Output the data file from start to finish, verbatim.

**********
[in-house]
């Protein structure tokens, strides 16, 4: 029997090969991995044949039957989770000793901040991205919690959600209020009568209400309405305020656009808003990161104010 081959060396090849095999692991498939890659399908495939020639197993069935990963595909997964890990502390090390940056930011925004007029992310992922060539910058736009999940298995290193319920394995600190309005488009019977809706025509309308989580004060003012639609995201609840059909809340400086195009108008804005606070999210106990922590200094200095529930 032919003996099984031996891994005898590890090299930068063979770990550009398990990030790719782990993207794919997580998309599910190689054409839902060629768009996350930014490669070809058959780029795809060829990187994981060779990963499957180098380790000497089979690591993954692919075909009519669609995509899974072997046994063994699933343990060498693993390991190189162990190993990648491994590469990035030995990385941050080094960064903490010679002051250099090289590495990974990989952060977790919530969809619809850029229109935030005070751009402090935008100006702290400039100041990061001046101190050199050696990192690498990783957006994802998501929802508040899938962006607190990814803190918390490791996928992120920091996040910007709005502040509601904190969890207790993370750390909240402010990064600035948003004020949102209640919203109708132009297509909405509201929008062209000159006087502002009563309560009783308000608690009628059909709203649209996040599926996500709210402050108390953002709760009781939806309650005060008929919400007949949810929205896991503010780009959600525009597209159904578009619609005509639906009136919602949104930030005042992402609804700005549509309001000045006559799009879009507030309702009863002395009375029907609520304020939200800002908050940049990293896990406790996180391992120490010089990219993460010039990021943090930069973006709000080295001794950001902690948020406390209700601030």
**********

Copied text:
[in-house]
């Protein structure tokens, strides 16, 4: 029997090969991995044949039957989770000793901040991205919690959600209020009568209400309405305020656009808003990161104010 081959060396090849095999692991498939890659399908495939020639197993069935990963595909997964890990502390090390940056930011925004007029992310992922060539910058736009999940298995290193319920394995600190309005488009019977809706025509309308989580004060003012639609995201609840059909809340400086195009108008804005606070999210106990922590200094200095529930 032919003996099984031996891994005898590890090299930068063979770990550009398990990030790719782990993207794919997580998309599910190689054409839902060629768009996350930014490669070809058959780029795809060829990187994981060779990963499957180098380790000497089979690591993954692919075909009519669609995509899974072997046994063994699933343990060498693993390991190189162990190993990648491994590469990035030995990385941050080094960064903490010679002051250099090289590495990974990989952060977790919530969809619809850029229109935030005070751009402090935008100006702290400039100041990061001046101190050199050696990192690498990783957006994802998501929802508040899938962006607190990814803190918390490791996928992120920091996040910007709005502040509601904190969890207790993370750390909240402010990064600035948003004020949102209640919203109708132009297509909405509201929008062209000159006087502002009563309560009783308000608690009628059909709203649209996040599926996500709210402050108390953002709760009781939806309650005060008929919400007949949810929205896991503010780009959600525009597209159904578009619609005509639906009136919602949104930030005042992402609804700005549509309001000045006559799009879009507030309702009863002395009375029907609520304020939200800002908050940049990293896990406790996180391992120490010089990219993460010039990021943090930069973006709000080295001794950001902690948020406390209700601030």